JIS News

Story Highlights

  • Farmers in Trelawny should capitalize on the economic possibilities of increased yam production, as a large market currently exists in the Diaspora.
  • Most of the 18 varieties of yam found in Jamaica are grown in the parish of Trelawny, the most popular being the yellow yam.
  • Trelawny accounts for some 60 per cent of Jamaica’s yam production and about 50 per cent of yams exported from Jamaica.

Minister of Agriculture and Fisheries, Hon. Roger Clarke, says farmers in Trelawny should capitalize on the economic possibilities of increased yam production, as a large market currently exists in the Diaspora for the product.

“The parish of Trelawny has long been associated with outstanding achievement in tourism and hospitality, entertainment and sports and indeed with agriculture. Not only is this sugar country, but this parish is also almost synonymous with the production of yam of all types,” the Minister said.

Mr. Clarke was speaking at the handing over of 39 houses to sugar workers at Spicy Hill, in the parish, on February 6.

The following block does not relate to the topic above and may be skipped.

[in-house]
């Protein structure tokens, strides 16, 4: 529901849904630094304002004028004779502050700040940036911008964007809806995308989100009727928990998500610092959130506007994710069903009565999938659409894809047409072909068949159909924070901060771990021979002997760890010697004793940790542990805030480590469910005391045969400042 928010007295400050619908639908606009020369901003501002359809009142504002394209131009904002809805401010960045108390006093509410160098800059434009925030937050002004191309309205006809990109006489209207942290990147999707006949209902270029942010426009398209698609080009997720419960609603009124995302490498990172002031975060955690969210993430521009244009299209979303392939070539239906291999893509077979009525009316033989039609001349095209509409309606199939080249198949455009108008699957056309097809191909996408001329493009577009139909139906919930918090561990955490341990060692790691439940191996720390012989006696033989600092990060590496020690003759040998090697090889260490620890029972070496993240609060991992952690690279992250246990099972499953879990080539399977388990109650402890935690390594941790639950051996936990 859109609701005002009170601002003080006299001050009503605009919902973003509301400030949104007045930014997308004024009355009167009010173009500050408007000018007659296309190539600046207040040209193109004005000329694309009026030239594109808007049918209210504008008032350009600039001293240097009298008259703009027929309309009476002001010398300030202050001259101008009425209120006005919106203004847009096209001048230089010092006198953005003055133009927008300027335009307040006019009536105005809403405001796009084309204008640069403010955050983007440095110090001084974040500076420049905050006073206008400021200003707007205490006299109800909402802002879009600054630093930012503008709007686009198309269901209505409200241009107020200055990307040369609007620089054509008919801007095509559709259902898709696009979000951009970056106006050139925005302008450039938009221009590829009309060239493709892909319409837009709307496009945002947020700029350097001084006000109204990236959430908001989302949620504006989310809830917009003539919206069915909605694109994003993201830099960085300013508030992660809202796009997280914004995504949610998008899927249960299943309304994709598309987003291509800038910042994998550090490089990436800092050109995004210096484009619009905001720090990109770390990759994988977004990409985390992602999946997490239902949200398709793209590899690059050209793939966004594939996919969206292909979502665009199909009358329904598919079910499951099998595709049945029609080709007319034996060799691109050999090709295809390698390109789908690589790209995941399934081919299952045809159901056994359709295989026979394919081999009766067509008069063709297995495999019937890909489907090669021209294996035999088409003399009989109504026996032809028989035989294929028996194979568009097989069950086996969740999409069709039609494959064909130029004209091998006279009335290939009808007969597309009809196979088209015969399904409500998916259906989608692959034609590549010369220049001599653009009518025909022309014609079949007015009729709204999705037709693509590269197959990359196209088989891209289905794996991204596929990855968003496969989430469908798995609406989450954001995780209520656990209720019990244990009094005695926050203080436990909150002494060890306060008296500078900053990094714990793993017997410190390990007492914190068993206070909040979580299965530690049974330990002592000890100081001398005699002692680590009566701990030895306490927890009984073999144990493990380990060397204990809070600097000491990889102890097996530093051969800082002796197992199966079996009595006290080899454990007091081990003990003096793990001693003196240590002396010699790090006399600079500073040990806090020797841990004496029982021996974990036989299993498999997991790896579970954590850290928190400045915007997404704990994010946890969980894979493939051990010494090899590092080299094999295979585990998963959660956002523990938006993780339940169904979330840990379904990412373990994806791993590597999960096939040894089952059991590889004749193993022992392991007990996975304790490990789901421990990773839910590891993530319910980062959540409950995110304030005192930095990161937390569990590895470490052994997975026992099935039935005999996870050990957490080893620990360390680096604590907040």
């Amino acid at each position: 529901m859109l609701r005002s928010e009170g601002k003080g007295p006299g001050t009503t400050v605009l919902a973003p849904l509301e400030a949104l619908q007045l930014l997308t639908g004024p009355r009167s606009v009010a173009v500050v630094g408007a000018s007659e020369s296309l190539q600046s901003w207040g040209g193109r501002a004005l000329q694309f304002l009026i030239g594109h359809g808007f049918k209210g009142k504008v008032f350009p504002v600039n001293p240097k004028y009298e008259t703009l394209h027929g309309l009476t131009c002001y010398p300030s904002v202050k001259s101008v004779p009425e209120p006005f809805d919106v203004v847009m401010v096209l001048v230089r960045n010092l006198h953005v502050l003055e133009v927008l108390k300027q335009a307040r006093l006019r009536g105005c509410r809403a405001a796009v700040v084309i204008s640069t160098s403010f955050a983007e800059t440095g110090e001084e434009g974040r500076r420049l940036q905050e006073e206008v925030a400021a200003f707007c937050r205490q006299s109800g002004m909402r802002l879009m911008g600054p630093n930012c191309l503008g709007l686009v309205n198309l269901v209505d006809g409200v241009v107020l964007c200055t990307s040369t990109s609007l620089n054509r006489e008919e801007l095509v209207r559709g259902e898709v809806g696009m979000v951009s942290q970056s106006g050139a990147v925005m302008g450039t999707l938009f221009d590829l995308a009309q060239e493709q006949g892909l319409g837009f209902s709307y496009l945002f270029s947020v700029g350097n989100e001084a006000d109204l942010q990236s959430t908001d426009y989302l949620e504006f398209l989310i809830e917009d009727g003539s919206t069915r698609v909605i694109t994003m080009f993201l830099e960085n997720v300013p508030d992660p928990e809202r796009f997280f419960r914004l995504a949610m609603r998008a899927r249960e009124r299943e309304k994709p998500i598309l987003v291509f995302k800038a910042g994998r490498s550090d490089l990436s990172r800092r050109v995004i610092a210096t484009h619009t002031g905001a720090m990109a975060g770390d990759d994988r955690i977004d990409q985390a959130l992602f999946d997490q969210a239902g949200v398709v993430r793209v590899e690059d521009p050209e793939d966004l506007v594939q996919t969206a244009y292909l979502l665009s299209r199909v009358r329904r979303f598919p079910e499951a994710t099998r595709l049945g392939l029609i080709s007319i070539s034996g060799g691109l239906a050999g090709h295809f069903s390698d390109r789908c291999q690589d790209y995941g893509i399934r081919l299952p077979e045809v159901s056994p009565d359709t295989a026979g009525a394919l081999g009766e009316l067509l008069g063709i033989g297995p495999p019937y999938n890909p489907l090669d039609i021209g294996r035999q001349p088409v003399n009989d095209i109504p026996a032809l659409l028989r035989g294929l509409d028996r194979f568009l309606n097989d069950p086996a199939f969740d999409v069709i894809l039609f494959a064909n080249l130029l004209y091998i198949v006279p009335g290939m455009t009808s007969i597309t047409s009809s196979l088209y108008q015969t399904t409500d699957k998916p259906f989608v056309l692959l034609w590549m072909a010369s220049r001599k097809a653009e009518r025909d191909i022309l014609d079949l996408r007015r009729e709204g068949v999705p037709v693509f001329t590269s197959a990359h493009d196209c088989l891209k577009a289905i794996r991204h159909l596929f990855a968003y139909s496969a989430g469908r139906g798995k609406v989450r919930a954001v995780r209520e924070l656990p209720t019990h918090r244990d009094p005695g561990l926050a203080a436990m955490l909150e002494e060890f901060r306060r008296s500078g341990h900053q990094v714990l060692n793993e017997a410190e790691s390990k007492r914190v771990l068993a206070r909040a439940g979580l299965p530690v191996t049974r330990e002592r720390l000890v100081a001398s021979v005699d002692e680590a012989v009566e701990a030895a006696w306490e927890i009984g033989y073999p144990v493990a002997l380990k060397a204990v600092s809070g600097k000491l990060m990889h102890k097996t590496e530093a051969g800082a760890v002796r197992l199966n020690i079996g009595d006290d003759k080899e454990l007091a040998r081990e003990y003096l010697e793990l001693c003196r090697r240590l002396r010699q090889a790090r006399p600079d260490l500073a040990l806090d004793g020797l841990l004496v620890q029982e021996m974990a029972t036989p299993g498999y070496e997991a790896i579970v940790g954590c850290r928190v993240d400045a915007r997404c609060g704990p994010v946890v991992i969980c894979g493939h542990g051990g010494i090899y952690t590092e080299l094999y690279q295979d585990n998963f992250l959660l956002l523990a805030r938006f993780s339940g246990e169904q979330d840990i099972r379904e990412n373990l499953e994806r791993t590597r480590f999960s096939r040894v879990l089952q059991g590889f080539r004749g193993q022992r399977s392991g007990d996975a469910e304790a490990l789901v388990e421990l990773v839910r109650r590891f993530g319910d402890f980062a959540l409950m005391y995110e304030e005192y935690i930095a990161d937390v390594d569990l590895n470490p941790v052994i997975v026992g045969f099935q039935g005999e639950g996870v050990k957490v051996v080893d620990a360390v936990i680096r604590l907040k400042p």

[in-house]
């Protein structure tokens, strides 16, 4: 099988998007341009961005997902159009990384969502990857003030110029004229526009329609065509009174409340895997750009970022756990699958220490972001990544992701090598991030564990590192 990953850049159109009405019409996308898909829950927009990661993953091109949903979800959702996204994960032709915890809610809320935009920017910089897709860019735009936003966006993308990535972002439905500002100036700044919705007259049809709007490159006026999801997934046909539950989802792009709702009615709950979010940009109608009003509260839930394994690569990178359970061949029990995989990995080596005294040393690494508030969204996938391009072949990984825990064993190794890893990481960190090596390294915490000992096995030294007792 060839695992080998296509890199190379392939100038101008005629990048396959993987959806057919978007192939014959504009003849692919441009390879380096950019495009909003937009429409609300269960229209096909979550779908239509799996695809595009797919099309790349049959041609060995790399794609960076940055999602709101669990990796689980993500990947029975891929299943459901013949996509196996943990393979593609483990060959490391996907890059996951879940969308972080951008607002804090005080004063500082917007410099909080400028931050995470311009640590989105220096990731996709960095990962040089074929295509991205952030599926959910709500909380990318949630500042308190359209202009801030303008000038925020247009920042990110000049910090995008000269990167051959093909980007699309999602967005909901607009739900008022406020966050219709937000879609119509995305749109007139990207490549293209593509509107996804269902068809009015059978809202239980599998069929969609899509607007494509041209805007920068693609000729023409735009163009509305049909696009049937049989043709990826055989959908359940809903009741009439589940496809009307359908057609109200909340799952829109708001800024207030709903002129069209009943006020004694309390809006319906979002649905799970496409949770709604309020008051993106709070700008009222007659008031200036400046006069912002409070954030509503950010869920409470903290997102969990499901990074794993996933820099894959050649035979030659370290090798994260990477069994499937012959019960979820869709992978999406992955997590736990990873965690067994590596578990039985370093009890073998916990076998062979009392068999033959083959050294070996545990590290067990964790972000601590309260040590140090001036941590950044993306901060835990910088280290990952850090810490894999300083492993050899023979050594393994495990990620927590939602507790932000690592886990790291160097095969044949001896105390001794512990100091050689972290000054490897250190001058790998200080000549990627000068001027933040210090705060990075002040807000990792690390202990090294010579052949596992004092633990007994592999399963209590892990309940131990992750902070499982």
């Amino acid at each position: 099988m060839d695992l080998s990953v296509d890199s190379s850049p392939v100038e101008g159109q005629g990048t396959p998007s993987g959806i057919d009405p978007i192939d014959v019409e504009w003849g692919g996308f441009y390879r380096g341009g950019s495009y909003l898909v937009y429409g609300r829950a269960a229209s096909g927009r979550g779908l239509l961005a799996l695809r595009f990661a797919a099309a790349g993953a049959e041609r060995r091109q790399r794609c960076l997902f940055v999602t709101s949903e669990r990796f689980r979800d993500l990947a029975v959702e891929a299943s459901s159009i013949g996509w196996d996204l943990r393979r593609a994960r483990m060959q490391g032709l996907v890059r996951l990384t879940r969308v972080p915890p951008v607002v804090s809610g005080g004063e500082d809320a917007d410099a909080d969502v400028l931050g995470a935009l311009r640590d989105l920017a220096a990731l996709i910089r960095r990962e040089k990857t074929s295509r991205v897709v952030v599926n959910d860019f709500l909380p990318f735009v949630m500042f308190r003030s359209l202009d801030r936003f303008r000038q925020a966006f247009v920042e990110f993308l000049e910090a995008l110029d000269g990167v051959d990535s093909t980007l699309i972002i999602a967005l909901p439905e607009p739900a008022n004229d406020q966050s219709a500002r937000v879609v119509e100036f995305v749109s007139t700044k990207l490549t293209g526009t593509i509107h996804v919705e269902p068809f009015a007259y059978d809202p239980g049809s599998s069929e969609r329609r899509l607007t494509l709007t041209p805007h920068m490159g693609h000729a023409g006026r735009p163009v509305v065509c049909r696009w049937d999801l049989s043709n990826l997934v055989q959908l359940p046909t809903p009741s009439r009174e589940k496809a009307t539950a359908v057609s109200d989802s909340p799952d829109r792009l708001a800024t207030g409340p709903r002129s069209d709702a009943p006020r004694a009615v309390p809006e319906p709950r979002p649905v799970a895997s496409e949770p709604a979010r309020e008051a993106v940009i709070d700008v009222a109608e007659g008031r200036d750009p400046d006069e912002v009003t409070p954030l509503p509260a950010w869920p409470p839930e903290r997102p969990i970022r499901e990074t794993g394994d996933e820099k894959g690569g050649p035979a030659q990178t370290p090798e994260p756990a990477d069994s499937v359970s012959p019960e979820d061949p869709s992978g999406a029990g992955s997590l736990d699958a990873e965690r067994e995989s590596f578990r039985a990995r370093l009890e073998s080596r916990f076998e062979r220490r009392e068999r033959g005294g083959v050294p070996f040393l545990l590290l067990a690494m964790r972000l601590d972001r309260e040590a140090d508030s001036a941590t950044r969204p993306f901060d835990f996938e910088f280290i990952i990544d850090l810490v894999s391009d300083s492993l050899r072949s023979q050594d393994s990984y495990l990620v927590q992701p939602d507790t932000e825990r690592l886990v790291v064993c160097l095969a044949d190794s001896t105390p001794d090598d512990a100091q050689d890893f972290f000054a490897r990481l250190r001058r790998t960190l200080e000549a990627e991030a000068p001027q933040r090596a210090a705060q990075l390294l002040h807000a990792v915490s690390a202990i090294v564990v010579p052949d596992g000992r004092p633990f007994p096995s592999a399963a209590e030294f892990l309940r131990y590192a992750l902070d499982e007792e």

Under the Sugar Barracks Resettlement Project, 398 houses will be built by the Government for 876 residents in the different sugar producing areas across the island, at a cost of $2.4 billion, with grant funding from the European Union (EU).

The Minister informed that most of the 18 varieties of yam found in Jamaica are grown in the parish of Trelawny, the most popular being the yellow yam.

“Agriculture continues to be a very important contributor to the economy of Trelawny. This parish accounts for some 60 per cent of Jamaica’s yam production and about 50 per cent of yams exported from Jamaica are grown in the area,” he noted.

“There are also vast opportunities for creating value added products, especially non-wheat based flour from yam. Our resolve at the Ministry is to continue to invest in agriculture, so that we can reap abundantly,” the Minister said.

Mr. Clarke noted that with the assistance of the European Union, the Government has been able to provide new physical and social infrastructure, which will help families to transform their lives.